Redefining fan relationships

On 5th May, fans of Manchester United made their way into a near-empty Old Trafford – a ground they had not been able to enter all season due to the Covid-19 pandemic – ahead of their biggest home game of the year against Liverpool.

Those fans did not leave for some time. Kick-off was delayed and the match was eventually postponed amid the most extensive – and often fractious – of the supporter protests that followed April’s attempts by the owners of Manchester United, Liverpool, and ten other European clubs to create a breakaway continental competition, the Super League.

A drift in communication

Similar demonstrations have taken place at other clubs, especially in the Premier League. At Arsenal, owned by the Kroenke family who also run the NFL’s Los Angeles Rams and the NHL’s Denver Nuggets, there were calls for a change of leadership inside and outside the Emirates Stadium on the final day of the season. Fans there were able to voice their disapproval in the presence of director Josh Kroenke, who was, like them, able to make his first appearance at a match in several months.

While political intrigue and emotive coverage of the Super League project, and its subsequent collapse, has informed perceptions, the issues at hand run far deeper. At the core is a drift in communications and considerations between club owners and fans, with a common refrain having been that those pushing for the move had been surprised by the vociferousness of supporter opposition.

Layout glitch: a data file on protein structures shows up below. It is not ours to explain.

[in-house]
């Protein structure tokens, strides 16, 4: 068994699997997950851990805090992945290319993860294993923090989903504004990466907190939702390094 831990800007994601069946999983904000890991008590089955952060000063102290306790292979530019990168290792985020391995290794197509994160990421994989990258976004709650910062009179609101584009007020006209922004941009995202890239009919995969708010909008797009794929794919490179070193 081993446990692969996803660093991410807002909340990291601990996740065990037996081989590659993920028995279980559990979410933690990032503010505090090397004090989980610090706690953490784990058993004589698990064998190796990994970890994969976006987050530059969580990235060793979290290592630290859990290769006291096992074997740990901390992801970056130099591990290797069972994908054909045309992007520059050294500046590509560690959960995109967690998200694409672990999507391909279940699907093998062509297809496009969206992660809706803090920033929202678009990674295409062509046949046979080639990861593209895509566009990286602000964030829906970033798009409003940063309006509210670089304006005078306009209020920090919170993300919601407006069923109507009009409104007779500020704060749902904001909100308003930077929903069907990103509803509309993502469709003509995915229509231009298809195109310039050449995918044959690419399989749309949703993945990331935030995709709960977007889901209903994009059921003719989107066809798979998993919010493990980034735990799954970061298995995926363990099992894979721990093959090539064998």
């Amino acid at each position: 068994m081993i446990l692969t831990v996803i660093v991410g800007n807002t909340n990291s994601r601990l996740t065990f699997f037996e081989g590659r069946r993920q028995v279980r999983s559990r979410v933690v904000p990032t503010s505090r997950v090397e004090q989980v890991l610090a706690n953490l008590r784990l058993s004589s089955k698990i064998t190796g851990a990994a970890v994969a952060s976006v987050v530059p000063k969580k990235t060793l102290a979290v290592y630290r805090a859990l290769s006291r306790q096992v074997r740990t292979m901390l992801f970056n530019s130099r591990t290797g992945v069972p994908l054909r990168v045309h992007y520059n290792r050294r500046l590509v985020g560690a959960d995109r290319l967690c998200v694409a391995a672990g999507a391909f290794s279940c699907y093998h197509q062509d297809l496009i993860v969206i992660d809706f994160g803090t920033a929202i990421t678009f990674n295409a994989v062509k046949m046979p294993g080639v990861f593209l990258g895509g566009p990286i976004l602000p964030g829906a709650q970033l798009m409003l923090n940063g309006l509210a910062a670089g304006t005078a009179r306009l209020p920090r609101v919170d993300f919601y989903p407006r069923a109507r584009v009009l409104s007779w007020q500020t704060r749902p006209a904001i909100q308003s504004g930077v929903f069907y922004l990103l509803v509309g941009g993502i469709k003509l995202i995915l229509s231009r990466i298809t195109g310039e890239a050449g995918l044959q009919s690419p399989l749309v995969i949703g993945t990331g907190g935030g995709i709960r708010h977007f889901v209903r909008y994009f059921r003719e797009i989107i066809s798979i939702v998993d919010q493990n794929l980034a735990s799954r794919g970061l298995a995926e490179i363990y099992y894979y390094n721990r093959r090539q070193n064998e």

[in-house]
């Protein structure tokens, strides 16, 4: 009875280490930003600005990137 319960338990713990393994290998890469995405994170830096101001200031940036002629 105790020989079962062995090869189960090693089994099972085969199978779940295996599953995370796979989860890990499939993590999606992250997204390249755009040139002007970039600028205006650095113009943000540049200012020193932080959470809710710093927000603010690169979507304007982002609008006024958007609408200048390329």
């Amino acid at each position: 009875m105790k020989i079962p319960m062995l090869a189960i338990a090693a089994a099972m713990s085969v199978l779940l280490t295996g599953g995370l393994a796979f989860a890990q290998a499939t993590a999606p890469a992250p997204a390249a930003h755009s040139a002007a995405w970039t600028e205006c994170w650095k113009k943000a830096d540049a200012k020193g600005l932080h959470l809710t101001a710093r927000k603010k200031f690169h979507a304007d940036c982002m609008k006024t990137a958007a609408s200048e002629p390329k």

Recognizing the vital role of fans

Several executives and ownership members have stressed as much in their communications after the event, although the most startling comments came from the chief executive of JP Morgan, which provided a $3.5 billion guarantee. “I’m not an expert in European sports,” said James Dimon, in an interview with the Wall Street Journal, “but obviously it is a lot of fandom.

The response from some of the teams involved has been to investigate new ways of involving fans in decision-making processes, such as reserving seats on their boards. At the same time, in England at least, a ‘fan-led’ review of football governance is planned to seek more lasting structural answers and address concerns about other actors in the game.

However, there is a role for every part of the sports industry to play in improving relationships with fans. The first element of this is to develop a richer understanding of context. The central failing of the Super League scheme was that it ran counter to established ideas within European football about an open sporting pyramid, while there is an ongoing tension between the interests of private owners, community-rooted fanbases, and multi-stakeholder tournaments.

A period of development and relationship building

That is not the same context as every other sport in every other region. Some sports have less storied or defined competitive structures or place limits on the opportunities for the best athletes to take on one another. Investment and commercial growth will help other communities to flourish but consultation and partnership are essential.

This is a fluid period in the development of the sports business, with changes in media consumption and technology affecting how games are watched and played in physical and digital spaces. For all the opportunities that emerge, difficult decisions will also follow.

There will always be differences between those running sport and their fans. Nevertheless, those brands and organizations that aim to provide solutions, improve access and demonstrate real commitment to shared causes have a chance to bridge the gap.